Inspirations

In Homer VS the Dwarf Aria brings her minotaur to the market to sell him, but he proves a force to be reckoned with in a game of table-war.

In this commentary I want to talk about my inspirations for this story, and what I hope it becomes.

Although the idea of a minotaur following “twine” is obviously related to greek myth, and I feature my own twists on the typical gamut of fantasy races (elves, dwarfs), the biggest inspiration for The Minotaur’s Board-Game is the anime YuGiOh. I enjoyed the show as a kid, and while it becomes more ridiculous every time I remember it, I still look back fondly on the series with a campy nostalgia.

In YuGiOh, a boy with improbable hair is possessed by an ancient Egyptian pharaoh who’s great at card-games. He wins every card-game he comes across and saves the world with the luck of the draw. The audience is rarely worried about whether the pharaoh will win, and more eager to see how he wins.

I already spoiled this in the last commentary: Homer the minotaur will win all his table-war matches. He’s not possessed by a pharaoh or anything, but his outsider’s perspective will let him surprise his opponents. I don’t think there are so many table-war games in this story that the reader to get bored of seeing Homer win; I hope the reader will be eager to see how Homer turns the tables, and yet still be surprised when he does.

One major joke regarding YuGiOh, among people in the know, is that the characters basically ignore the card-game’s rules. Occasionally YuGi’s catapult-turtle launches Gaia the dragon-champion at his own swords of revealing light, or whatever, warping the rules to give our protagonist a win. I hope to sidestep this by making up my own game, table-war.

Table-war has few, if any, explicit rules. The gnomes, impeccable machine-creatures, arbitrate each match with their own undisclosed guidelines meant to recreate real life. This way I get to focus on the back-and-forth of combat instead of worrying about a concrete set of rules and whether my characters are following them. The structure of the game is based less on YuGiOh’s hand of trading cards, and more on Warhammer 40k’s table of miniatures; I’ve never played 40k, but its tiny warzones are a striking image.

Another inspiration is The Turk, a book about a 1700’s clockwork machine which played chess. Spoiler alert, it was a hoax: someone hid under the table and directed the machine’s movement. Today we’ve got Deep Blue and other powerful computers which can whup humanity’s ass at chess and basically any other board-game, but a clockwork machine is a still great symbol.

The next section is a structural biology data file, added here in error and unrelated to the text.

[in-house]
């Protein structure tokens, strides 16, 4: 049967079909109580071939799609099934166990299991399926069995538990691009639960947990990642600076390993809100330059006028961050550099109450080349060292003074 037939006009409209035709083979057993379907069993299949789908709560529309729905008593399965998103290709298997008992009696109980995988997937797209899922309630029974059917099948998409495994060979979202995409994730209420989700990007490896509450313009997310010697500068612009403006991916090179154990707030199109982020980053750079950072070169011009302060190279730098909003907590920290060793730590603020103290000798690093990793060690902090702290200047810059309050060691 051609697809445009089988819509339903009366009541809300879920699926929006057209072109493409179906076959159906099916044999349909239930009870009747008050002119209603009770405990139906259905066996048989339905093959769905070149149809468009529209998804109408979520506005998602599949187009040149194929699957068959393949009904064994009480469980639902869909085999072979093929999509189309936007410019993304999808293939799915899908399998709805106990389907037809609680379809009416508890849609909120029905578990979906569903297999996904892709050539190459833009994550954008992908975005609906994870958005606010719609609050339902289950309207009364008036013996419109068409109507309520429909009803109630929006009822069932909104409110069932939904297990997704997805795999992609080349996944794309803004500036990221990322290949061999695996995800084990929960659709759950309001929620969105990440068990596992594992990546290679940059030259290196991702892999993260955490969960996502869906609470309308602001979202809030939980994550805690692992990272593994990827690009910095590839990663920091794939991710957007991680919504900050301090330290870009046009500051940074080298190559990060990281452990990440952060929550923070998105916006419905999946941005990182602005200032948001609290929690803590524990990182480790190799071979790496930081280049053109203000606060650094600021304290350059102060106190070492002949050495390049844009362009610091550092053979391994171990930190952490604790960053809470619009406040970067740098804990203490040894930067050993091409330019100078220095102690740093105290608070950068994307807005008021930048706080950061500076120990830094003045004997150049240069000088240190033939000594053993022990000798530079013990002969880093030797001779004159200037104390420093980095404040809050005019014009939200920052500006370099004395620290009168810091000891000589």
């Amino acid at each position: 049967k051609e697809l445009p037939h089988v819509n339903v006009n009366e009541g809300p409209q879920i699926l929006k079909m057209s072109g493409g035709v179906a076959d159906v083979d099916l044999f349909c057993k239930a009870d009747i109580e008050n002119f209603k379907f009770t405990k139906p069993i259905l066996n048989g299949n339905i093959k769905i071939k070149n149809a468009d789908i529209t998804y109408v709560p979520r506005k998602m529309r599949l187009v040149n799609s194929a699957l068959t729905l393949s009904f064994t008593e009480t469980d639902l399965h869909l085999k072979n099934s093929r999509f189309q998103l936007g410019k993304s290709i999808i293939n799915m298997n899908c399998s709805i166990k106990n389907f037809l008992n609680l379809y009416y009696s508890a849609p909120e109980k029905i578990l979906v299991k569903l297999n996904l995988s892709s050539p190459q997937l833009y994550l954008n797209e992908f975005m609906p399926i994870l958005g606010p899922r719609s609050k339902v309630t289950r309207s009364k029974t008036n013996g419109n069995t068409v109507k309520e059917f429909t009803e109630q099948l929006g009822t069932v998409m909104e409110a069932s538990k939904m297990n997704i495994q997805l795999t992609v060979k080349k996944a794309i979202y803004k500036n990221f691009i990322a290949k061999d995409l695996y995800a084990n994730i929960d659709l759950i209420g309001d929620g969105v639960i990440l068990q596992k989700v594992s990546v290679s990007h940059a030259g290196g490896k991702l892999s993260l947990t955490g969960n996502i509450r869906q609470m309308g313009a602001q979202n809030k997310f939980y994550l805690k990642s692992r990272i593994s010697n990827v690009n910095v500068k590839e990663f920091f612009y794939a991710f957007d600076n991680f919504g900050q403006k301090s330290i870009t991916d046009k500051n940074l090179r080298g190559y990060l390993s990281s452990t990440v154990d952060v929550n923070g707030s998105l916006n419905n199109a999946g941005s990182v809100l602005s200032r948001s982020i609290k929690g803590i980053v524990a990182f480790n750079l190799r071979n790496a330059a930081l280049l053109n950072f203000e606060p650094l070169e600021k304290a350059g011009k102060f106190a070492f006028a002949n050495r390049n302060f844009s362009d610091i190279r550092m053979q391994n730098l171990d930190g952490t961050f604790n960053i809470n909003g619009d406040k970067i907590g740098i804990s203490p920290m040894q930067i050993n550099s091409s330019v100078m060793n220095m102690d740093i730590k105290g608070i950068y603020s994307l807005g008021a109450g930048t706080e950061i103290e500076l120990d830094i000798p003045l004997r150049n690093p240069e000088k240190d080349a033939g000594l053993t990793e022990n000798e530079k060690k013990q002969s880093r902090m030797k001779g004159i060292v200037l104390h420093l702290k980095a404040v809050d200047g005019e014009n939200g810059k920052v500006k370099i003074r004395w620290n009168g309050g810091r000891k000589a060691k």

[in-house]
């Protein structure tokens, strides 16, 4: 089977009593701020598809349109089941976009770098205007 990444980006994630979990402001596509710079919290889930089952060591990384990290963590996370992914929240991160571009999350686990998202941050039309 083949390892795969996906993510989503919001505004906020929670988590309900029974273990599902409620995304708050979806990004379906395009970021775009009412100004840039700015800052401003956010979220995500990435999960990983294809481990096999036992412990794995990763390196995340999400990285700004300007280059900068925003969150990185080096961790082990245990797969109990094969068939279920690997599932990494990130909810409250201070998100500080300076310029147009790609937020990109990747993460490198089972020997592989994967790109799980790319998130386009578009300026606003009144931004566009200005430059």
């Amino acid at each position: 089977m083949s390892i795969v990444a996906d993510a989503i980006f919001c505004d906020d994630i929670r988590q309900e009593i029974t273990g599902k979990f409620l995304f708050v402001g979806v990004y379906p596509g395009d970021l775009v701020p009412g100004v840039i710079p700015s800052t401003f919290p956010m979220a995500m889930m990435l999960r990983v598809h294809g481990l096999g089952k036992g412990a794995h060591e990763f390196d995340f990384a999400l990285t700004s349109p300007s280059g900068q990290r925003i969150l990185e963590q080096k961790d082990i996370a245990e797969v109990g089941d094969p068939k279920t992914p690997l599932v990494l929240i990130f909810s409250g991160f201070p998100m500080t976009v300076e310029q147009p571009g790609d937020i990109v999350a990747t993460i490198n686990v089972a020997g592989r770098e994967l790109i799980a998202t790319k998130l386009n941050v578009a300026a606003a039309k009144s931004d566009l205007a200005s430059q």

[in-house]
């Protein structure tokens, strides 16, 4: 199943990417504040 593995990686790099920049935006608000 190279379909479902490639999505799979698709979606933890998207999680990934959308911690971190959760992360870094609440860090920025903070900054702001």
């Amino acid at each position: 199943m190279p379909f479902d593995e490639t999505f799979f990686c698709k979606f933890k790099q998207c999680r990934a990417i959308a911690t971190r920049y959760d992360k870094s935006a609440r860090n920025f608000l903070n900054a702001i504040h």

My original conception of this story would have Homer, the minotaur, forced into a box to operate a Turk-style table-war machine. Sort of a Pixar’s Ratatouille thing. I still like this idea, and maybe I’ll return to it, but I’ve decided to have Homer fight against a machine in the final chapters; he’ll face a The Turk/Deep Blue style robot to prove that his unique, creative perspective is more valuable than pure computational power.

Another inspiration is modern warfare. Long-gone are the days of trenches; today we have drones and satellites which abstract war, and the internet delivers propaganda at light-speed. Likewise, in my fictional world, there is no actual war, just table-war. No one dies in battle; their game-pieces die, and the real person they represent probably doesn’t know or care. Rather than diminishing the effects of war, I hope table-war lets my fantasy setting comment on the nature of leadership in our modern era. How do you command people? How do you relate to people you could send to die in your name?

Still, in terms of what I want the story to achieve, I mostly want to have fun writing, because I enjoy writing and I think it’s neat.

But besides myself, who am I aiming the story toward? Honestly, I’m not sure. I hope the story is appealing to all age-groups, but I think I’m writing for people not much younger than me (24) of any gender. I’m minimizing the swearing and adult themes, so maybe I could claim it’s for young adults and teens.

Anyway, thanks for reading. If you’d like to read more, check out the table of contents or follow my site to receive emails whenever I update.

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